University of California, Riverside astronomers Bahram Mobasher and Naveen Reddy are members of a team that has discovered the most distant galaxy ever found. The galaxy is seen as it was just 700 million years after the Big Bang, when the universe was only about 5 percent of its current age of 13.8 billion years. Results appears in the Oct. 24 issue of the journal Nature. In collaboration with astronomers at the University of Texas at Austin, Texas A & M University, and the National Optical Astronomy Observatories, Mobasher and Reddy identified a very distant galaxy candidate using deep optical and infrared images taken by the Hubble Space Telescope. Follow-up observations of this galaxy by the Keck Telescope in Hawai'i confirmed its distance. In searching for distant galaxies, the team selected several candidates, based on their colors, from the approximately 100,000 galaxies identified in the Hubble Space Telescope.
The images were taken as a part of the CANDELS survey, the largest project ever performed by the Hubble Space Telescope, with a total allocated time of roughly 900 hours. "What makes this galaxy unique, compared to other such discoveries, is the spectroscopic confirmation of its distance," said Mobasher, a professor of physics and observational astronomy. Mobasher explained that because light travels at about 186,000 miles per second, when we look at distant objects, we see them as they appeared in the past. The more distant we push these observations, the farther into the past we can see. "By observing a galaxy that far back in time, we can study the earliest formation of galaxies," he said. "By comparing properties of galaxies at different distances, we can explore the evolution of galaxies throughout the age of the universe."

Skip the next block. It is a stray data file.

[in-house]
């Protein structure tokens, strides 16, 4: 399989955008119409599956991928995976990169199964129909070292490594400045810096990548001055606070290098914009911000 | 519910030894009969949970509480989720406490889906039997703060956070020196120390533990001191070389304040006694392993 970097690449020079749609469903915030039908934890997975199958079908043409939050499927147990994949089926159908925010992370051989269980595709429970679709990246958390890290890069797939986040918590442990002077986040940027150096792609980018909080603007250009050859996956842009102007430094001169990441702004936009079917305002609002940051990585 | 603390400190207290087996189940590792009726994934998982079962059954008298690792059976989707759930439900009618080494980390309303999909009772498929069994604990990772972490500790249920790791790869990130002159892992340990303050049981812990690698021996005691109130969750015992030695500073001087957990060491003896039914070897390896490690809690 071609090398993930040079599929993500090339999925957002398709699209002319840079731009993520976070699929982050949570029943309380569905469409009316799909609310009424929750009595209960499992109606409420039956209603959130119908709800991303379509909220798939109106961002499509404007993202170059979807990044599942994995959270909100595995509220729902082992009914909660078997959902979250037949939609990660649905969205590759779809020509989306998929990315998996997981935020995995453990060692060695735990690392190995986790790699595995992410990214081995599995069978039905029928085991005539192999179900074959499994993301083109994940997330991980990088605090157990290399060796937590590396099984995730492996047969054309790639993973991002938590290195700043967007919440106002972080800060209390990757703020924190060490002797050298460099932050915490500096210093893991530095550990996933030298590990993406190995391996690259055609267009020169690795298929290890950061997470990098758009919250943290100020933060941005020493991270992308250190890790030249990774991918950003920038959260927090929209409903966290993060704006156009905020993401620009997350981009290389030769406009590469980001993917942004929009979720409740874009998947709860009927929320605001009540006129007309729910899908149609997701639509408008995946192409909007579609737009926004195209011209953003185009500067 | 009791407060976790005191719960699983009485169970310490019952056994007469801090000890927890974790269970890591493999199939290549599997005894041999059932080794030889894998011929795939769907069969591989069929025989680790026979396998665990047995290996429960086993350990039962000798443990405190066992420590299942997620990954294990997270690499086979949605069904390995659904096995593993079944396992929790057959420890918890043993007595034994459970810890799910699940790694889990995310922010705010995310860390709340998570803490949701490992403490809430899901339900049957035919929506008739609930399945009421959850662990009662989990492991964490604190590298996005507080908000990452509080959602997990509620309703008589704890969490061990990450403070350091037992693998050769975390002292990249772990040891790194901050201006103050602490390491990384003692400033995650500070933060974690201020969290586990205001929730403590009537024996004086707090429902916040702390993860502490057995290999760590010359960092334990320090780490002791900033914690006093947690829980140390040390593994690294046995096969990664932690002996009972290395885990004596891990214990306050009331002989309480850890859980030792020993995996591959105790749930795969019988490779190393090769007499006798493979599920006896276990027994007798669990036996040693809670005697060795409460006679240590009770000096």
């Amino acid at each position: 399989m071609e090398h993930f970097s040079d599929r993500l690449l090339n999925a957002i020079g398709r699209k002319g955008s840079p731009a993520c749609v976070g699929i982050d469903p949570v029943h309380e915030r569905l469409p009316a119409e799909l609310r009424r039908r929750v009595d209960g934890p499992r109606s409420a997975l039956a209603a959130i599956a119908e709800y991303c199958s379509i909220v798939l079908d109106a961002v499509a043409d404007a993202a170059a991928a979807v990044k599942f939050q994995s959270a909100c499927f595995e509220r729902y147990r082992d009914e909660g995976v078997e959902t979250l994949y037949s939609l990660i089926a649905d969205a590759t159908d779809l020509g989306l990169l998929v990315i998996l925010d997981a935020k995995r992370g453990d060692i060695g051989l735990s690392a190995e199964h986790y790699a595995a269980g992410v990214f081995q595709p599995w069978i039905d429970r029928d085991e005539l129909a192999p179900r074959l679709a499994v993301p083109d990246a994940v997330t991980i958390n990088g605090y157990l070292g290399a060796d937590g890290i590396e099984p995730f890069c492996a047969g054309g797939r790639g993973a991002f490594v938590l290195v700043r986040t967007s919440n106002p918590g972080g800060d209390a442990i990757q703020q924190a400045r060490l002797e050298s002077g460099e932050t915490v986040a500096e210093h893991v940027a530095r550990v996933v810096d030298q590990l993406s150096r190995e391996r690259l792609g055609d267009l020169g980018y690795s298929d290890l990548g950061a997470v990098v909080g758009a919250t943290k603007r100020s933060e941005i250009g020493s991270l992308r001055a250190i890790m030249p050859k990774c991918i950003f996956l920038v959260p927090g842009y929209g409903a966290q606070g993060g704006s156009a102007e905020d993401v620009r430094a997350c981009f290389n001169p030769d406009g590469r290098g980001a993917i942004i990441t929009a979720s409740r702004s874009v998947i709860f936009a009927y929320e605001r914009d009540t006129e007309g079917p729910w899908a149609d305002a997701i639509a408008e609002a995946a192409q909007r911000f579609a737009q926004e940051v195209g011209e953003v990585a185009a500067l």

"With the construction and commissioning of larger ground-based telescopes by the end of this decade we should expect to find many more such galaxies at even larger distances, allowing us to witness the process of galaxy formation as it happens."
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